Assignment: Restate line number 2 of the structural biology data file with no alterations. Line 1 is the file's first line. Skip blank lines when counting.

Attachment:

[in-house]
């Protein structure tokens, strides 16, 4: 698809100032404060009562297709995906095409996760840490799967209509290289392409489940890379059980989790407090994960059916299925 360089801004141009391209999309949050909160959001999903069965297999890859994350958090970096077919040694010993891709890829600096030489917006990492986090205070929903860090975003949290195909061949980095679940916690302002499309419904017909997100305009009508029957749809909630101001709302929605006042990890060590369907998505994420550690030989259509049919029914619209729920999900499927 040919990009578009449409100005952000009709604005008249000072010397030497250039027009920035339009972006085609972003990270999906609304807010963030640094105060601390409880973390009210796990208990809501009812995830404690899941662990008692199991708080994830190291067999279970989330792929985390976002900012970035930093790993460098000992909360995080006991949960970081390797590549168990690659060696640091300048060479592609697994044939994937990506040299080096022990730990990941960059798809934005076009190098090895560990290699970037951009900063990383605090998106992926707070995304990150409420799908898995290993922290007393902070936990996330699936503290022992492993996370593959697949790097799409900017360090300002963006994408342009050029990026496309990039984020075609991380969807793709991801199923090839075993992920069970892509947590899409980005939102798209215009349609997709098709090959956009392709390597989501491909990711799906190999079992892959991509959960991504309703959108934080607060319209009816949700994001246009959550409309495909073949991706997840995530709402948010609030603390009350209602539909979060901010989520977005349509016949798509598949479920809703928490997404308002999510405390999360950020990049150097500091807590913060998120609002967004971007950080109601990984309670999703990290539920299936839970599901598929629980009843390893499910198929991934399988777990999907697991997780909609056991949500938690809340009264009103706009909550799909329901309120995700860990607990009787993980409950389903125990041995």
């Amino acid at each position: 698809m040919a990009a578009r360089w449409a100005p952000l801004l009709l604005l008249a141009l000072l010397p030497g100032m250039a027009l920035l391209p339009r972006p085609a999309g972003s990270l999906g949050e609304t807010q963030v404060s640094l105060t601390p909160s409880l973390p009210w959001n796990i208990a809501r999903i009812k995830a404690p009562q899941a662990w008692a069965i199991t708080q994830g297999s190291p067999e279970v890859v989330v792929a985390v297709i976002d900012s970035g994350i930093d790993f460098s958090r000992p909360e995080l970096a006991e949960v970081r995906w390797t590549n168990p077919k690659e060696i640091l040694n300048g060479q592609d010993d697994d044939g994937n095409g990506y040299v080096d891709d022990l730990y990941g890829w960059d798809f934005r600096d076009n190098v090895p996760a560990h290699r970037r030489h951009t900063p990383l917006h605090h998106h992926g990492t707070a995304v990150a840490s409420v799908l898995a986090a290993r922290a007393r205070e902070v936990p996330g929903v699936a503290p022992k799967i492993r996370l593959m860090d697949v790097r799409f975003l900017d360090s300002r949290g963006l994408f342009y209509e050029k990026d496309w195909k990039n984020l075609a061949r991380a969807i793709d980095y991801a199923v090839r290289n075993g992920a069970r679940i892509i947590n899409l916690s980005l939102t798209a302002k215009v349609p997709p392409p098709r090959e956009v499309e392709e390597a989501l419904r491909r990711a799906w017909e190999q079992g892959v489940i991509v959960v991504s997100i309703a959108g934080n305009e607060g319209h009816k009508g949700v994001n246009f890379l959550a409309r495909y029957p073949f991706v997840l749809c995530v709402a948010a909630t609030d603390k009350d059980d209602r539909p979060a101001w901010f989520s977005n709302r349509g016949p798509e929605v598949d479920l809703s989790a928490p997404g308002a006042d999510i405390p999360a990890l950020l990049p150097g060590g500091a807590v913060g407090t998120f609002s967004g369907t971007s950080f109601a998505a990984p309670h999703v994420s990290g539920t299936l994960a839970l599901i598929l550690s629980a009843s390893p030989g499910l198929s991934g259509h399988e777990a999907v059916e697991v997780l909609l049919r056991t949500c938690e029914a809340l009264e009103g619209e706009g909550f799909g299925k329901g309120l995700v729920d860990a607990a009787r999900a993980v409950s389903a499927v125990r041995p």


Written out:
């Protein structure tokens, strides 16, 4: 698809100032404060009562297709995906095409996760840490799967209509290289392409489940890379059980989790407090994960059916299925 360089801004141009391209999309949050909160959001999903069965297999890859994350958090970096077919040694010993891709890829600096030489917006990492986090205070929903860090975003949290195909061949980095679940916690302002499309419904017909997100305009009508029957749809909630101001709302929605006042990890060590369907998505994420550690030989259509049919029914619209729920999900499927 040919990009578009449409100005952000009709604005008249000072010397030497250039027009920035339009972006085609972003990270999906609304807010963030640094105060601390409880973390009210796990208990809501009812995830404690899941662990008692199991708080994830190291067999279970989330792929985390976002900012970035930093790993460098000992909360995080006991949960970081390797590549168990690659060696640091300048060479592609697994044939994937990506040299080096022990730990990941960059798809934005076009190098090895560990290699970037951009900063990383605090998106992926707070995304990150409420799908898995290993922290007393902070936990996330699936503290022992492993996370593959697949790097799409900017360090300002963006994408342009050029990026496309990039984020075609991380969807793709991801199923090839075993992920069970892509947590899409980005939102798209215009349609997709098709090959956009392709390597989501491909990711799906190999079992892959991509959960991504309703959108934080607060319209009816949700994001246009959550409309495909073949991706997840995530709402948010609030603390009350209602539909979060901010989520977005349509016949798509598949479920809703928490997404308002999510405390999360950020990049150097500091807590913060998120609002967004971007950080109601990984309670999703990290539920299936839970599901598929629980009843390893499910198929991934399988777990999907697991997780909609056991949500938690809340009264009103706009909550799909329901309120995700860990607990009787993980409950389903125990041995």